“cause speculation in the bitcoin economy, especially the exchanges (e.g. a ‘bank rush’)”
    What do you mean by this? All you can do is sell your bitcoins for a very low price, giving whoever was around to buy them a decent chunk of coins and netting you less than ideal profit. This wouldn’t cause bitcoin to “fail” – it would just lower the market price. The price would recover eventually. You’d be better off selling the coins at some value that made you profit considering all the computer time you spent to get them.

    Nenolod, don’t spend your time worrying about those attacks. Anyone who has more than 1/2 of the network’s computer power can execute the much more dangerous “double spending” attack, which has the potential to damage Bitcoin’s reputation as well as get a lot of coins stolen.

    Cross-posted to the “hilarious” thread on the forums.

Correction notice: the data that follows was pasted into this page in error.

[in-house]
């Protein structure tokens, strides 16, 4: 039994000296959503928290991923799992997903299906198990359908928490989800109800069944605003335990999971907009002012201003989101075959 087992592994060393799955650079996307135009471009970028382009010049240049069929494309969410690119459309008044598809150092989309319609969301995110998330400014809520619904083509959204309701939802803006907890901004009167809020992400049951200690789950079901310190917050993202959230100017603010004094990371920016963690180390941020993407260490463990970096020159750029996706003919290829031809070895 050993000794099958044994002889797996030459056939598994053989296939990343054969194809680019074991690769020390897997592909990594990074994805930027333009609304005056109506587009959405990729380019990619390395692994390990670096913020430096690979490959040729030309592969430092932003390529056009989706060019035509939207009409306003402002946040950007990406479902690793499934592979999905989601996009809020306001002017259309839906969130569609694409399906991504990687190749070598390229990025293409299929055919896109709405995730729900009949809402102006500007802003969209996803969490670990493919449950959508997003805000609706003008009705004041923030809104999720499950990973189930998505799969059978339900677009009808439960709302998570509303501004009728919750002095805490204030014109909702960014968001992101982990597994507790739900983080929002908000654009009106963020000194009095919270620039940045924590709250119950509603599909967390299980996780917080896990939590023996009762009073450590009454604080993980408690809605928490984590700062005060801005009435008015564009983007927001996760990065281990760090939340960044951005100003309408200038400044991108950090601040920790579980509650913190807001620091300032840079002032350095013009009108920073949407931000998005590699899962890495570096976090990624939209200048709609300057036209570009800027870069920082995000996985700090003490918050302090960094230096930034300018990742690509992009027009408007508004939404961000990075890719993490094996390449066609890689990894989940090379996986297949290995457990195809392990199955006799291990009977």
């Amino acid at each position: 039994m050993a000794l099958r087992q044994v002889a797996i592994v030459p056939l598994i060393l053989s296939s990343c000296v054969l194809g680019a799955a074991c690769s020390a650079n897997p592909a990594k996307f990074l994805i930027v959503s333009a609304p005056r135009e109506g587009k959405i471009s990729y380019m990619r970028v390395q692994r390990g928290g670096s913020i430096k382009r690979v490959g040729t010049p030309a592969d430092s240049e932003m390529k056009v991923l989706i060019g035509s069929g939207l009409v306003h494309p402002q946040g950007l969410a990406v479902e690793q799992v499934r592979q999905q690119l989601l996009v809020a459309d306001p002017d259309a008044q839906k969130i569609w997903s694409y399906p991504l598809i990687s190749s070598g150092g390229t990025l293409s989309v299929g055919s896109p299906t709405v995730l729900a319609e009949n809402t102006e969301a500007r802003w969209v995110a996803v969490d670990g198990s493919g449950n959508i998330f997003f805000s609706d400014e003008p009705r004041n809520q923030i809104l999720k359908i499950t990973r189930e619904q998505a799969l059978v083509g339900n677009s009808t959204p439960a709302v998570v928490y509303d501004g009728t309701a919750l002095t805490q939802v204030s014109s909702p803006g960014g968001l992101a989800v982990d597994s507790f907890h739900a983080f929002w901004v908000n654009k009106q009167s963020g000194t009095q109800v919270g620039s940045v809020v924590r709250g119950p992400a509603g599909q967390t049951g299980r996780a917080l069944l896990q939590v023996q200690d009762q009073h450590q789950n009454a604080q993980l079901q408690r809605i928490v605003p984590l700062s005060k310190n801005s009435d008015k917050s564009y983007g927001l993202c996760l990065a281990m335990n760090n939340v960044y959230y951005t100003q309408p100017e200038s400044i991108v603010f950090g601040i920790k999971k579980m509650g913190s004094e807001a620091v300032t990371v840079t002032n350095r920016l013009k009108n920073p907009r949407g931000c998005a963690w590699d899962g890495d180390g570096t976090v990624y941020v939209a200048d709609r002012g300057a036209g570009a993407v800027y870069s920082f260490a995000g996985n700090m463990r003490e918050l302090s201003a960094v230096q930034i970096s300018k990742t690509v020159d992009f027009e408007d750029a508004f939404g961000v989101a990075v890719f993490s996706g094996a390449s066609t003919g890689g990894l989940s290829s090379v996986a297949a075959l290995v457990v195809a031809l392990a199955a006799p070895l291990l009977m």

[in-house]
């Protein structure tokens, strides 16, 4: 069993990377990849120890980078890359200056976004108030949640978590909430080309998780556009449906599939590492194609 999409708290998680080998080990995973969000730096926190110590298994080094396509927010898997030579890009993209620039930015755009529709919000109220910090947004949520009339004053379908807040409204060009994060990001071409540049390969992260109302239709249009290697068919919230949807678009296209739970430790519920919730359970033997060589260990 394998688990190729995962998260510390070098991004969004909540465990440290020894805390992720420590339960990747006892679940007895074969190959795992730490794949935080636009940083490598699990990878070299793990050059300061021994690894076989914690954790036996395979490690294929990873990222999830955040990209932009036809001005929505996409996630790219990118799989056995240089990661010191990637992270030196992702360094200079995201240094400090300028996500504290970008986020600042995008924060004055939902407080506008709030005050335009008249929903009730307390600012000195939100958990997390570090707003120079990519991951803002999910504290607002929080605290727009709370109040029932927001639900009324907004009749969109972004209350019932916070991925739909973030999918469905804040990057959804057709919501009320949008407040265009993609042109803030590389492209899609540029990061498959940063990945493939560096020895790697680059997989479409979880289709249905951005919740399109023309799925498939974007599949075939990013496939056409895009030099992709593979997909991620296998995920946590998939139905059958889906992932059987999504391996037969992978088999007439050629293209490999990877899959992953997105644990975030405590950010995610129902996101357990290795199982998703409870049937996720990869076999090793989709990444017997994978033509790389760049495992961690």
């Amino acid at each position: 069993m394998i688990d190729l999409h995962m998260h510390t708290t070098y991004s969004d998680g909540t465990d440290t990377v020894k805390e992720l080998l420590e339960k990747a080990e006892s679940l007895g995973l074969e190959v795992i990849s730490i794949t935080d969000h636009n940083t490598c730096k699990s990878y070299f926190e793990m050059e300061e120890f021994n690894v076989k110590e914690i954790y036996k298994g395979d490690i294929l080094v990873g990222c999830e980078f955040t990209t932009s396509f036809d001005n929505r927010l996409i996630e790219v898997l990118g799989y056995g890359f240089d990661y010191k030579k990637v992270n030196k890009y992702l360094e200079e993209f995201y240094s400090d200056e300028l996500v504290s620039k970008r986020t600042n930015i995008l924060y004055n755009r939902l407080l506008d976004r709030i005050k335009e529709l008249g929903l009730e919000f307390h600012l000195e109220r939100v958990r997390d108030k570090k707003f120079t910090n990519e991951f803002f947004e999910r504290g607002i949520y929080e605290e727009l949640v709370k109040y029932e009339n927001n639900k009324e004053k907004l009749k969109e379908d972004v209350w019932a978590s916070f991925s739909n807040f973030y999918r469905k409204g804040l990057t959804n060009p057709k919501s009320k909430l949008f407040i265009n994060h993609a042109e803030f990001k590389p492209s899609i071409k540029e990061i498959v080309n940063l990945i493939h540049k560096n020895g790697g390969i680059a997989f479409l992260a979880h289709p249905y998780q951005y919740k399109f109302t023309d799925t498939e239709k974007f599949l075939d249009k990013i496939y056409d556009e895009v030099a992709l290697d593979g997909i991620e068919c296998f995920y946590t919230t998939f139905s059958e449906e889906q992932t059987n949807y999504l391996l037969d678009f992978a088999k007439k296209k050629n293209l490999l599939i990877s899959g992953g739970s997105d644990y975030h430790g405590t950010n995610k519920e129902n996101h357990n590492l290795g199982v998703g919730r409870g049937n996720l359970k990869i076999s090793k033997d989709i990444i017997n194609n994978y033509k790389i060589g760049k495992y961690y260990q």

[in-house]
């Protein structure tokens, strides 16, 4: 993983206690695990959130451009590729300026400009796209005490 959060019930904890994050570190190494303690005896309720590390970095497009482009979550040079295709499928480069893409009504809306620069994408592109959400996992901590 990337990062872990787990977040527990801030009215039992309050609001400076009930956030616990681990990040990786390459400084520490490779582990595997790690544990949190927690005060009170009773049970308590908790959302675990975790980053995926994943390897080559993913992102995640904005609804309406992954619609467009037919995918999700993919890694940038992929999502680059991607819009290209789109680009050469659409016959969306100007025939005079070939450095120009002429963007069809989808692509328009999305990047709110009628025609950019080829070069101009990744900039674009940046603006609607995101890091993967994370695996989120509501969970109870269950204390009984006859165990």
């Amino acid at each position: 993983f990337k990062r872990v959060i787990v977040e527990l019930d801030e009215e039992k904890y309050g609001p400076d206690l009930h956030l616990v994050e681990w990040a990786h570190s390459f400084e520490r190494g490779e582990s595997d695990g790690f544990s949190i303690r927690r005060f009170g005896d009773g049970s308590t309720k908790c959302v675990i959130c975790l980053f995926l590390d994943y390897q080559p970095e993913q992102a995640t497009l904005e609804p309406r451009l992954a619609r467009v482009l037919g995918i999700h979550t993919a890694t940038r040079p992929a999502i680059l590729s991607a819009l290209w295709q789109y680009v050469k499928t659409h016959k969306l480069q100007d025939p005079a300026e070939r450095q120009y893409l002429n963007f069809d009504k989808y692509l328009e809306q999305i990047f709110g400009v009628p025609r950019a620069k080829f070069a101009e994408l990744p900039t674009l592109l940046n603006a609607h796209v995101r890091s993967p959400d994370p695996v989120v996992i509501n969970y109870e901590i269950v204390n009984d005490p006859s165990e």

2. _audio says:

    This currency encourages people who spend there entire life wasting away on MMORPG’s to have substance in the real world. I hate this. I live for tech but I don’ t want these wasters making money out of sitting on there asses. There is enough of this already in the workplace. I don’t think it is fair or healthy to let gamers make real money (after converting bitcoins) from something as pathetic as “raiding”. I used to have a few mates who played WOW to an obsessed level (we all know these people) to the point of, when i would visit on “raid night” i was ignored. His online mates took priority over his flesh and bone mates. this person used to be 9th in the world for Karate, now he and his wife do nothing but WOW. Give these loosers a chance to make real money out of mmorpg’s and we will see more of this on a higher level. I reckon that if we made this coin cross-transferable to other things like seeding torrents and uploading things, more constructive, contributive activities on the net the idea would be unfathomable, and actually be cool. instead of supper gay.

  3. bitcoin says:

    cool post keep them going. go forth and propser brother! peace